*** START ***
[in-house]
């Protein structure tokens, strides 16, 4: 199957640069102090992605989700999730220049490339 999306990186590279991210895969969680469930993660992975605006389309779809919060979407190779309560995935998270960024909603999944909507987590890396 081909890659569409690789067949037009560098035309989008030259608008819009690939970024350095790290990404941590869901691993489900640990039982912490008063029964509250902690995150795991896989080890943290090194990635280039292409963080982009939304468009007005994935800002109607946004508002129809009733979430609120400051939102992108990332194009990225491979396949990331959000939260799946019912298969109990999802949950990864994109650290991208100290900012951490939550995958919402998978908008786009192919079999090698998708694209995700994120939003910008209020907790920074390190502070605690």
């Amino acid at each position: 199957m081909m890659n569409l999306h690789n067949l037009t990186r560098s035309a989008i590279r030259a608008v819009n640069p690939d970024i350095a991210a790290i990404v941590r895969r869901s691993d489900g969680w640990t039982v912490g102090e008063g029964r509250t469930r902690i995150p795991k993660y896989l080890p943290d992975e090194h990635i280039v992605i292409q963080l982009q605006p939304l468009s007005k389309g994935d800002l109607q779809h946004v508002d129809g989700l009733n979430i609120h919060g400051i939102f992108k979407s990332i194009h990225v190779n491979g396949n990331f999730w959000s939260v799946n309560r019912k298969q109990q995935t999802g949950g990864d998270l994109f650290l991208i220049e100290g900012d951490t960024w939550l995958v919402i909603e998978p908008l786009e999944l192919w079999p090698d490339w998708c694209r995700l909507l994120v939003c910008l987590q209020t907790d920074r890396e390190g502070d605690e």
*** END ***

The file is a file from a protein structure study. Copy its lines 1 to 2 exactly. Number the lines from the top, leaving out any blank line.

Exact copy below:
[in-house]
């Protein structure tokens, strides 16, 4: 199957640069102090992605989700999730220049490339 999306990186590279991210895969969680469930993660992975605006389309779809919060979407190779309560995935998270960024909603999944909507987590890396 081909890659569409690789067949037009560098035309989008030259608008819009690939970024350095790290990404941590869901691993489900640990039982912490008063029964509250902690995150795991896989080890943290090194990635280039292409963080982009939304468009007005994935800002109607946004508002129809009733979430609120400051939102992108990332194009990225491979396949990331959000939260799946019912298969109990999802949950990864994109650290991208100290900012951490939550995958919402998978908008786009192919079999090698998708694209995700994120939003910008209020907790920074390190502070605690």